Teaching Agility and Game Speed

Game speed is an abstract concept. Sometimes athletes who are slow on the track appear as though they have a totally different gear on the field. For a long time, coaches struggled with this concept. They would often say, “That kid just has that type of speed you can’t teach,” or “That’s natural born speed.” But what is it about these athletes that makes them appear so fast on the field, when on a timer they are not nearly as impressive? This type of speed is called agility, and it is something that has been attempted to be taught through the use of speed ladders and complicated rhythmic drills. In Athletes Warehouse, we have the answer to unlocking agility, and it is no longer something that can’t be taught.

Agility is the ability to accelerate, decelerate, and change direction in any combination. However, we have found the number one determinant of agility to be reactive ability. This can explain how someone is able to continually gain a step on a defender who has faster acceleration times on the track. Once we determined that reaction determines agility, agility in game speed no longer becomes a skill that can’t be taught. In fact it can be taught very easily to athletes who are exposed to a specific training progression at a young age.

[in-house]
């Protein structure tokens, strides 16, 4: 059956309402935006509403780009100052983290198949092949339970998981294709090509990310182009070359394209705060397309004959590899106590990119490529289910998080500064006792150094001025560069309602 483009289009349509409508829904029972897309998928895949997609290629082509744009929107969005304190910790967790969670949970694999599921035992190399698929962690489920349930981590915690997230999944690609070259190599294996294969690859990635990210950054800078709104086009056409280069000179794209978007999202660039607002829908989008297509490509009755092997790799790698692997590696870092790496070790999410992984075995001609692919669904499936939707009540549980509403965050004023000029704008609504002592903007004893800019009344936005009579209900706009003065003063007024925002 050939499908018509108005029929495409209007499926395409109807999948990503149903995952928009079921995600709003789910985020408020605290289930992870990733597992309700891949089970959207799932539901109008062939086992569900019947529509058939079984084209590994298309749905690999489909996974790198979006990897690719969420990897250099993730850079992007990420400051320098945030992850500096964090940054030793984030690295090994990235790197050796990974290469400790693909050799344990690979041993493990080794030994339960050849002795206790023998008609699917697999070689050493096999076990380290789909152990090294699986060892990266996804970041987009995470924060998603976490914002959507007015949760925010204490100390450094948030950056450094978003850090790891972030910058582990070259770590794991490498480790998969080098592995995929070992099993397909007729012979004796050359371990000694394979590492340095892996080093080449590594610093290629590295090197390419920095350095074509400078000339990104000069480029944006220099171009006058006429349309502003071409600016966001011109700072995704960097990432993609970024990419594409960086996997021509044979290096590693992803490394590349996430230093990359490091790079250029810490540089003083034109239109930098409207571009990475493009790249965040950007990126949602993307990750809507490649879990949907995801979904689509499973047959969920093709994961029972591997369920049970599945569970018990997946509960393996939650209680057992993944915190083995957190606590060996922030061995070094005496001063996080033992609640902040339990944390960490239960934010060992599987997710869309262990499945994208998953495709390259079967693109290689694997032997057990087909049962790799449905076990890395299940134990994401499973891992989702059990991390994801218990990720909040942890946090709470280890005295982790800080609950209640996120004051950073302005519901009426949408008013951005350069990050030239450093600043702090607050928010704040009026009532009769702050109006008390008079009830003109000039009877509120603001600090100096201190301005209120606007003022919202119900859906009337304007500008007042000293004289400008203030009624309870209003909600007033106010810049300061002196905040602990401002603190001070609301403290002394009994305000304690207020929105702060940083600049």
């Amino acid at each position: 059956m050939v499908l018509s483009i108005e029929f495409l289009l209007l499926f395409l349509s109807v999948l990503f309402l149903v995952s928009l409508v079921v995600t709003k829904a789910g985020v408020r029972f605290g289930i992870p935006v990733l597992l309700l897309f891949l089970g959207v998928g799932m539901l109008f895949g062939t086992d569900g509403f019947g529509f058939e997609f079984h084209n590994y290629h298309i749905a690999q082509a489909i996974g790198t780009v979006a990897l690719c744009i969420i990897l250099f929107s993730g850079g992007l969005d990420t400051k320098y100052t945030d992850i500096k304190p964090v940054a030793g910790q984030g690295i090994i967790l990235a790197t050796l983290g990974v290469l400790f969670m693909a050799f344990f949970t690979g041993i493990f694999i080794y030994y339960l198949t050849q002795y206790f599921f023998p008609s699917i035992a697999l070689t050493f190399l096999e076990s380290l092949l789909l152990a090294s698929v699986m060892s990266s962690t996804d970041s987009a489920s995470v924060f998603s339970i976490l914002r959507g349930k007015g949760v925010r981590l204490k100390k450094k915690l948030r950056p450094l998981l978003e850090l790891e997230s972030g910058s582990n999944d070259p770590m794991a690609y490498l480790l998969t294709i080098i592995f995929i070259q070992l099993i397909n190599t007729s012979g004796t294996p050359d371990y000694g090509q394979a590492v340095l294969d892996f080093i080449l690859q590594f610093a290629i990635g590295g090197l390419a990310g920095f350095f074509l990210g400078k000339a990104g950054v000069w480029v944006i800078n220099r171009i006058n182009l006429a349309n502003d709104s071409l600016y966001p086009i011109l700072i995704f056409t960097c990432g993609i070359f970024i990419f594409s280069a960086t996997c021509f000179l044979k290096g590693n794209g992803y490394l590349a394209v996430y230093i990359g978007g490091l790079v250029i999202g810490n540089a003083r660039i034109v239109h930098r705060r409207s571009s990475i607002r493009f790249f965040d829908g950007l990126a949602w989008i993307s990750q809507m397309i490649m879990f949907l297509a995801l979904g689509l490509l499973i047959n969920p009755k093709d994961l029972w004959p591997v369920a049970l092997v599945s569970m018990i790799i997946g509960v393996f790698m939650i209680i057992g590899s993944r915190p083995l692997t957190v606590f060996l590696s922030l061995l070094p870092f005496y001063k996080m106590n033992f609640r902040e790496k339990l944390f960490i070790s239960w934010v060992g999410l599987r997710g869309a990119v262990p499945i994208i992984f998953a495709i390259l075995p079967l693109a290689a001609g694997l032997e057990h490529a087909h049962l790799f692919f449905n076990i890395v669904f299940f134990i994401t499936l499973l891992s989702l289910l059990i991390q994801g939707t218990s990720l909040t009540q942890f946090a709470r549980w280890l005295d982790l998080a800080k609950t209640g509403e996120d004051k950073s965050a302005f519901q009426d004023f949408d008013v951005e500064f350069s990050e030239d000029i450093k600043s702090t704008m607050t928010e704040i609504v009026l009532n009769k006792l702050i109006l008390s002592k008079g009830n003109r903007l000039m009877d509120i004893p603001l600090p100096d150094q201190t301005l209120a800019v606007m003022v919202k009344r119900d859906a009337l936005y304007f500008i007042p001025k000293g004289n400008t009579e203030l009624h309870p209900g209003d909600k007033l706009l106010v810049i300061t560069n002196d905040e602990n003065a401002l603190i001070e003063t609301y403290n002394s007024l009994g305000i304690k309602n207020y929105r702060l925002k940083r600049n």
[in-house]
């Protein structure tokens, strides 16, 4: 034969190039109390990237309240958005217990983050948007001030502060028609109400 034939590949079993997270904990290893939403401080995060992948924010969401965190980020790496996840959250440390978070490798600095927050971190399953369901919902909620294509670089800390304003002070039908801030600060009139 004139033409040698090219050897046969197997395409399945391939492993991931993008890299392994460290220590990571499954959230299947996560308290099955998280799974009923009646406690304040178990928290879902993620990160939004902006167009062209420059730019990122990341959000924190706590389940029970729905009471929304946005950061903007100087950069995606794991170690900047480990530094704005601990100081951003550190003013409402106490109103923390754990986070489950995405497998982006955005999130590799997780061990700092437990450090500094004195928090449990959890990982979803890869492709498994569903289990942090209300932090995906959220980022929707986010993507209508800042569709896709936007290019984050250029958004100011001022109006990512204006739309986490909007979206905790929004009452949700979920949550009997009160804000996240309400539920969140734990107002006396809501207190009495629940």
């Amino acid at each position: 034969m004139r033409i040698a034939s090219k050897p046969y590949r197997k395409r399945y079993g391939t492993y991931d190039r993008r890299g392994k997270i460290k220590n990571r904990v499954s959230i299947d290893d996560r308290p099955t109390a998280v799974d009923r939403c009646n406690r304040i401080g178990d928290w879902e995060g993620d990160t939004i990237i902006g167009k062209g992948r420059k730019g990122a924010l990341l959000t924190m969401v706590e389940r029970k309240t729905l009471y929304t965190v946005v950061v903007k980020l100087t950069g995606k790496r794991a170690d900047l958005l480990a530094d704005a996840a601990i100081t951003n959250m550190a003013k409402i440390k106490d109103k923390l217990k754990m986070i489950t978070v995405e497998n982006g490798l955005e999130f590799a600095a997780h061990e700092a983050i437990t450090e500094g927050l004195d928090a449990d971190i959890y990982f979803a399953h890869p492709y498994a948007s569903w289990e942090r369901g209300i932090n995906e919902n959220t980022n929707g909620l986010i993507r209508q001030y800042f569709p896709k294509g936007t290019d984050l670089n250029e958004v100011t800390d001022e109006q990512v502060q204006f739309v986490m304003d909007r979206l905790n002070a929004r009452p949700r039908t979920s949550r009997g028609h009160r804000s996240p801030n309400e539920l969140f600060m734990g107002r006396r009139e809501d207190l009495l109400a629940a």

Agility drills that require the athlete to memorize and in-grain patterns into their memory fail to transfer to the requirements of sport. For example, if I’m a lacrosse defender and an offensive player is attempting to go 1-on-1 with me to the goal, there is no time for my mind to operate in a rhythmic order like a speed ladder drill. My subconscious mind is going act on the first hint of body language the offensive player gives away. Sports are chaotic, and therefore there are moments when we must train in chaos.